4. The CS Ratio

Next up, is a ratio that’s unique to and essential for the Spirit-empowered Church, one that measures how many of our converts are taking the next step of experiencing Spirit baptism. We call it the CS Ratio–or Conversion to Spirit-baptism ratio–and we insist that it’s truly a measure of both effective discipleship and mobilization.

Let me explain. In the Spirit-empowered local church, we first want to know the ratio of converts to Spirit-baptism because such a calculation will tell us how we’re doing at discipling our converts and guiding them to this critical experience. Like the Apostle Paul’s question of the Ephesian believers, “Have you received the Holy Spirit since you believed?” They hadn’t, but soon did receive–and we have the same goal for our converts.

So, this ratio measures our progress in leading our converts to this empowering relationship. Like our convert to water baptism ratio, we want to see at least a 4:1 result, allowing for the fact that our wider conversion net may “catch fish” that don’t normally swim in our neighborhood. If we’re effectively discipling the new believers that connect with our church, we’ll see them water baptized and Spirit-baptized, so we use a similar target ratio for both the CW and CS–in this case, 4 to 1.

But we can’t stop there. You see, someone might get excited if they discover that their CS Ratio is actually 2:1, or even almost 1:1. YES! We think. Because such a ratio would mean that nearly ALL of our converts are taking this important discipleship step. There is, however, a second side to consider with this ratio. Since Spirit-baptism was given to us principally to empower us for witnessing, shouldn’t growing numbers of Spirit-empowered believers lead to even more rapidly growing numbers of conversions? Spirit-baptized believers are fully equipped for significant impact in their families, their communities, and around the world.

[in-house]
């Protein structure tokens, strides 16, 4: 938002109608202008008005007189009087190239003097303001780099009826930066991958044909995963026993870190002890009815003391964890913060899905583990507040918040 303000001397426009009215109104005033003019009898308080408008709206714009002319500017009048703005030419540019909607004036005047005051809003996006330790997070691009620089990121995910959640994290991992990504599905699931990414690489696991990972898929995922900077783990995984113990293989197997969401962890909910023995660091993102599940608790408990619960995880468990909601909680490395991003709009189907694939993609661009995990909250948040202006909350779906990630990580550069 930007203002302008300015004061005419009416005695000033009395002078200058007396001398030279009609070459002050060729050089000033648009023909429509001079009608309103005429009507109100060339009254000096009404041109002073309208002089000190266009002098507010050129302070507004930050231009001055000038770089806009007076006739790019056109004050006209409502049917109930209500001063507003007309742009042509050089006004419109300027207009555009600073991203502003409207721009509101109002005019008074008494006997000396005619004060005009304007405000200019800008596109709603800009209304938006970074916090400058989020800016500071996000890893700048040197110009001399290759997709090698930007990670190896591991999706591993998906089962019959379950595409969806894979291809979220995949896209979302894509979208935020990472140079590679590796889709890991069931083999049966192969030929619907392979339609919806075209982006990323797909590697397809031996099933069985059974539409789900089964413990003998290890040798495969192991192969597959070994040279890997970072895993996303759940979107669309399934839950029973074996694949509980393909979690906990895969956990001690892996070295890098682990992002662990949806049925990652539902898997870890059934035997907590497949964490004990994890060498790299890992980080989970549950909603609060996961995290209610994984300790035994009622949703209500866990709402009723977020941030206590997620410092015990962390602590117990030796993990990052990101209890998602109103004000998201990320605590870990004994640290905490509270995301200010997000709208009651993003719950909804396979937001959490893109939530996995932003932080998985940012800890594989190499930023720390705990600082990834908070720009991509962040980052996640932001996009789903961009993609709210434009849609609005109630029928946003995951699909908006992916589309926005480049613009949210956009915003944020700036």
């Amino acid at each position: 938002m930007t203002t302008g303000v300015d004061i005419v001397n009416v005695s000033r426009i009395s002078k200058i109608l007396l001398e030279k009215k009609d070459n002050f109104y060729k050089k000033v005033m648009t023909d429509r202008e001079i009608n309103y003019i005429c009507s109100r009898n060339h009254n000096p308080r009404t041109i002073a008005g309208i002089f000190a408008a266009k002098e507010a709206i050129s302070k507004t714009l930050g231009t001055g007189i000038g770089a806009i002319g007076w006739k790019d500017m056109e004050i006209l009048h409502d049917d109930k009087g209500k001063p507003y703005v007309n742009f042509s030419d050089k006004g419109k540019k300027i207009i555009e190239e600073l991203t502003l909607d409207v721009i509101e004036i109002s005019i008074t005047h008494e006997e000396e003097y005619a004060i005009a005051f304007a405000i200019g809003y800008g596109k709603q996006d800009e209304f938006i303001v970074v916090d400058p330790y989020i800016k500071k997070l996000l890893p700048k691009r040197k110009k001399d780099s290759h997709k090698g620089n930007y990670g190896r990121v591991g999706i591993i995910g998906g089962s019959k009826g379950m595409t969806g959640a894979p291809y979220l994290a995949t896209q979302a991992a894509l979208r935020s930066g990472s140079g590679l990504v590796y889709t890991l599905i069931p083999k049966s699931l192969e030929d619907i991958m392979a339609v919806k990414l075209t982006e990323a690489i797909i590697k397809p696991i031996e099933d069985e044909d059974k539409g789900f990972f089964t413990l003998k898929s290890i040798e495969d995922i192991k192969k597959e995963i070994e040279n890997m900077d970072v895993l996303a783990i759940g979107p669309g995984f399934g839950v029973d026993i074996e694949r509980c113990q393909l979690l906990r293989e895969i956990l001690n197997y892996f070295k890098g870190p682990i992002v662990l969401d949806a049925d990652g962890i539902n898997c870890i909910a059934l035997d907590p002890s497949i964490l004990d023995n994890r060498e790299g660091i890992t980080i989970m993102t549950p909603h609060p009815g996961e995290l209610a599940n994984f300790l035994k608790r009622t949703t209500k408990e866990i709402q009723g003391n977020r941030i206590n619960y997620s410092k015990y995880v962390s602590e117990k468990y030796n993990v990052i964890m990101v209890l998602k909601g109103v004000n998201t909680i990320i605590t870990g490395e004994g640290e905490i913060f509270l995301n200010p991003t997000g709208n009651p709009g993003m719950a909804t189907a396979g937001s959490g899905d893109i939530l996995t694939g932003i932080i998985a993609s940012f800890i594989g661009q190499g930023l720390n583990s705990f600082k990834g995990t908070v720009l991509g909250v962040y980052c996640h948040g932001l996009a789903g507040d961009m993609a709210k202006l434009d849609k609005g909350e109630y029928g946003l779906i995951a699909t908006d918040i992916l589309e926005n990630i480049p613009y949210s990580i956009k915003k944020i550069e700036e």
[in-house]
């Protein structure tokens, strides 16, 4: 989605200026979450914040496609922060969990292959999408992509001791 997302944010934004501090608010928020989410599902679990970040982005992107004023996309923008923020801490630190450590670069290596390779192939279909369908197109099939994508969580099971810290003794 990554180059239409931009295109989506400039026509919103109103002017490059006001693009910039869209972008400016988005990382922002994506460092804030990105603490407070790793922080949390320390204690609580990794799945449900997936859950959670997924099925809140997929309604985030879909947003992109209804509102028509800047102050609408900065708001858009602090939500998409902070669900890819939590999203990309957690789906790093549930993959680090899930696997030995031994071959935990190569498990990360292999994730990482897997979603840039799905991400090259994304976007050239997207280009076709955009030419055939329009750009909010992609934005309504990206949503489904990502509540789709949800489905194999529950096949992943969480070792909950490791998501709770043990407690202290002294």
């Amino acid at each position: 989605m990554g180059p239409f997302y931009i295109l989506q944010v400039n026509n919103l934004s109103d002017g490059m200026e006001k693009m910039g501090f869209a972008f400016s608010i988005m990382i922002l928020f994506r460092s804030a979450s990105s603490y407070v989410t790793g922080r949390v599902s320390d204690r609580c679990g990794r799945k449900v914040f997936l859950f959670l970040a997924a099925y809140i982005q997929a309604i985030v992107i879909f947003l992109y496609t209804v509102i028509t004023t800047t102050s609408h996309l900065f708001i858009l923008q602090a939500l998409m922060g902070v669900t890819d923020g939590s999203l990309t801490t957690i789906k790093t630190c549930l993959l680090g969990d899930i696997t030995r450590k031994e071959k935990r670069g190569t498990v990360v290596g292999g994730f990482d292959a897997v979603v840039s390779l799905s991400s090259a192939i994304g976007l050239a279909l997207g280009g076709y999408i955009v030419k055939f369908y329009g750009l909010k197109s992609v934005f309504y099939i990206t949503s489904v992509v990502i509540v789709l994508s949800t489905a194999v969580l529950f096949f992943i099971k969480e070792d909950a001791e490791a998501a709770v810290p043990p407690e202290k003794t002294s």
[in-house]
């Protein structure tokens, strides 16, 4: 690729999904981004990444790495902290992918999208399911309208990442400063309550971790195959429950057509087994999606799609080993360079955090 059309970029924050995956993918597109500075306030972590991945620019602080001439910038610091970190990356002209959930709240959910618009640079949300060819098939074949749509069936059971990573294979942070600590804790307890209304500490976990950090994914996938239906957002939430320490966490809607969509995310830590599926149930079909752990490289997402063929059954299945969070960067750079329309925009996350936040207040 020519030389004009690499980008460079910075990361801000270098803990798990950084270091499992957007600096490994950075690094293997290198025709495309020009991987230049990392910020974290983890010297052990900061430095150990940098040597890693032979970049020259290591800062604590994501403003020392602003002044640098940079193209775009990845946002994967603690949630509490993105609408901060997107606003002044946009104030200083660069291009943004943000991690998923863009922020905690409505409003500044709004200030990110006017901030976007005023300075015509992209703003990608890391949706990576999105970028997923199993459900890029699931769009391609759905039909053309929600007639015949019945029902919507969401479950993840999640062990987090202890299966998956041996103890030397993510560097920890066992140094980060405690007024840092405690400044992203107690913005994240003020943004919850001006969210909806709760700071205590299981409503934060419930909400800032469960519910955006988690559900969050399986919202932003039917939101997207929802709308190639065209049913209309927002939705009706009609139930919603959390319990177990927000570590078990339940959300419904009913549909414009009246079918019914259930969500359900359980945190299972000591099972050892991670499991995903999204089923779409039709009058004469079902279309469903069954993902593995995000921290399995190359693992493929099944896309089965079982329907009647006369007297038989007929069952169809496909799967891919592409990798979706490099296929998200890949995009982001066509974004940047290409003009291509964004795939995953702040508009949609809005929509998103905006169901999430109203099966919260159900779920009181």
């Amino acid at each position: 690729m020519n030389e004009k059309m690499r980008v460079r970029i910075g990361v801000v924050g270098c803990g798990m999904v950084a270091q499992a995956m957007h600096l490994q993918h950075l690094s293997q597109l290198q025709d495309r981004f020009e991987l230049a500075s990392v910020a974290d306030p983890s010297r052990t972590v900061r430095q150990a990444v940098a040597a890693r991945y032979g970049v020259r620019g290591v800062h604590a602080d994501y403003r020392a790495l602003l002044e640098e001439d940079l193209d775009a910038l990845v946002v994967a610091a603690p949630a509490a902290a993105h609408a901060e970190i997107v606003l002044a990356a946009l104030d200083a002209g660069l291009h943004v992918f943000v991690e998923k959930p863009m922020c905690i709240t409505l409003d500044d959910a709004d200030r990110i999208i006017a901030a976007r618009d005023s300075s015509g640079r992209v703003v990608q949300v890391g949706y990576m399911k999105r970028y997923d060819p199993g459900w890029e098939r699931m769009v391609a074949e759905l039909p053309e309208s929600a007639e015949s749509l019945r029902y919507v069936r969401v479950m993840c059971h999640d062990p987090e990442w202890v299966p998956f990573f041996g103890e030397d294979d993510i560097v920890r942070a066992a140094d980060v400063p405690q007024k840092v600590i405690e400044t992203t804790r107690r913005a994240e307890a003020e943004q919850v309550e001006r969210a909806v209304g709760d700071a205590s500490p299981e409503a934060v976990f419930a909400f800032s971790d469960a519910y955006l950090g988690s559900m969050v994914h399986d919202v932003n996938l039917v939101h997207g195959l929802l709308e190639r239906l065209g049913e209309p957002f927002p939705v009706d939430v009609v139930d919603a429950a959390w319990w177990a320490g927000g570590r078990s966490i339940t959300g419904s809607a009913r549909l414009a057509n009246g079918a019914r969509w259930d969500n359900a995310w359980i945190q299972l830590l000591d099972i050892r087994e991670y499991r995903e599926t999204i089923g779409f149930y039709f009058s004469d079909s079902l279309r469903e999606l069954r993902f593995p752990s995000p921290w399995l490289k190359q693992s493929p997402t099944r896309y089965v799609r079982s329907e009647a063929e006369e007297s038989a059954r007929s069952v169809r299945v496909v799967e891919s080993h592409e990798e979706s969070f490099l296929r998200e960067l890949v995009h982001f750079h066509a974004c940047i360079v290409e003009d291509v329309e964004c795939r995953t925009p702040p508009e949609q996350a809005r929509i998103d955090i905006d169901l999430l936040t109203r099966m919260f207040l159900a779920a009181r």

That means a CS that’s too low may be telling us that we’re failing to mobilize the Spirit-empowered folks we have. Some churches treat Spirit-baptism as though the experience is their little secret or private possession. They celebrate the presence of the Holy Spirit inside their walls, but fail to connect with the true purpose of the encounter. So they shout and celebrate together, but limp their way from Monday to Saturday, seldom making an impact on the world around them. Such churches have a mobilization problem.

So, when we consider the mobilization side of things, we really don’t want to see a CS Ratio below 3:1. If the ratio moves below that threshold, we are likely discovering that many of our people are experiencing Spirit baptism, but the number of our converts aren’t being significantly affected. On the Day of Pentecost, 120 Spirit-empowered folks witnessed 3,000 conversions–on a single day! And that was in a culture just as hostile to our message as most of our communities, if not more so.

Ultimately, a healthy CS Ratio will likely land somewhere between 3:1 and 4:1. While some could argue the finer points of this target, it seems likely that this range will allow us to continue reproducing Spirit-empowered believers at a healthy rate–and that’s critical for the Spirit-empowered local church’s future.

The beauty of this ratio is that when our numbers are outside this range, we can determine if we have a discipleship problem or a mobilization problem. If the CS Ratio is higher than 4:1, we know ours is a discipleship need. We simply aren’t getting our conversions to this point in their discipleship journey. If we fail to do that, how long will ours continue to be a Spirit-empowered congregation?

And, if our CS Ratio is below 3:1, we know we must work to activate our people toward the reason God has given such power. We must mobilize them or they will continue to view this gift as something for their own private blessing.